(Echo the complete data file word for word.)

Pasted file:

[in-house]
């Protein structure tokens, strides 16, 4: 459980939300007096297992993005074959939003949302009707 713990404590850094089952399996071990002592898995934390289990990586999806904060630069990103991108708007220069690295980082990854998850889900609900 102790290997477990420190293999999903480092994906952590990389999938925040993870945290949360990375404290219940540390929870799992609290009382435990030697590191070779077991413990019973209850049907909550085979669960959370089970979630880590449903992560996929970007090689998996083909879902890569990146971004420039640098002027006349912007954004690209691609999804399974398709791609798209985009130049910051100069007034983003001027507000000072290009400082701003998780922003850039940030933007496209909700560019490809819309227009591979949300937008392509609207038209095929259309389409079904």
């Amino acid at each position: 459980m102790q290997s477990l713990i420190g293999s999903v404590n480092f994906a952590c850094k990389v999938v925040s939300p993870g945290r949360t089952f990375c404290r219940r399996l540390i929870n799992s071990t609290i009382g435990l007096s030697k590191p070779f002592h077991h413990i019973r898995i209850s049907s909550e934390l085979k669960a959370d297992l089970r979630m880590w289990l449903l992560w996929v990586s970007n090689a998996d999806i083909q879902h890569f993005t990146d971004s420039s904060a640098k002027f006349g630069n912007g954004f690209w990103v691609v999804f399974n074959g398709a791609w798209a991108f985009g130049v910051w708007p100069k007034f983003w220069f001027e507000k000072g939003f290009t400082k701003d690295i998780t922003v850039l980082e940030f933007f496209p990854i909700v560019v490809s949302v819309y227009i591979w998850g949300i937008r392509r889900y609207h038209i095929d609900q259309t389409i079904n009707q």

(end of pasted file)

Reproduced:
[in-house]
């Protein structure tokens, strides 16, 4: 459980939300007096297992993005074959939003949302009707 713990404590850094089952399996071990002592898995934390289990990586999806904060630069990103991108708007220069690295980082990854998850889900609900 102790290997477990420190293999999903480092994906952590990389999938925040993870945290949360990375404290219940540390929870799992609290009382435990030697590191070779077991413990019973209850049907909550085979669960959370089970979630880590449903992560996929970007090689998996083909879902890569990146971004420039640098002027006349912007954004690209691609999804399974398709791609798209985009130049910051100069007034983003001027507000000072290009400082701003998780922003850039940030933007496209909700560019490809819309227009591979949300937008392509609207038209095929259309389409079904």
């Amino acid at each position: 459980m102790q290997s477990l713990i420190g293999s999903v404590n480092f994906a952590c850094k990389v999938v925040s939300p993870g945290r949360t089952f990375c404290r219940r399996l540390i929870n799992s071990t609290i009382g435990l007096s030697k590191p070779f002592h077991h413990i019973r898995i209850s049907s909550e934390l085979k669960a959370d297992l089970r979630m880590w289990l449903l992560w996929v990586s970007n090689a998996d999806i083909q879902h890569f993005t990146d971004s420039s904060a640098k002027f006349g630069n912007g954004f690209w990103v691609v999804f399974n074959g398709a791609w798209a991108f985009g130049v910051w708007p100069k007034f983003w220069f001027e507000k000072g939003f290009t400082k701003d690295i998780t922003v850039l980082e940030f933007f496209p990854i909700v560019v490809s949302v819309y227009i591979w998850g949300i937008r392509r889900y609207h038209i095929d609900q259309t389409i079904n009707q």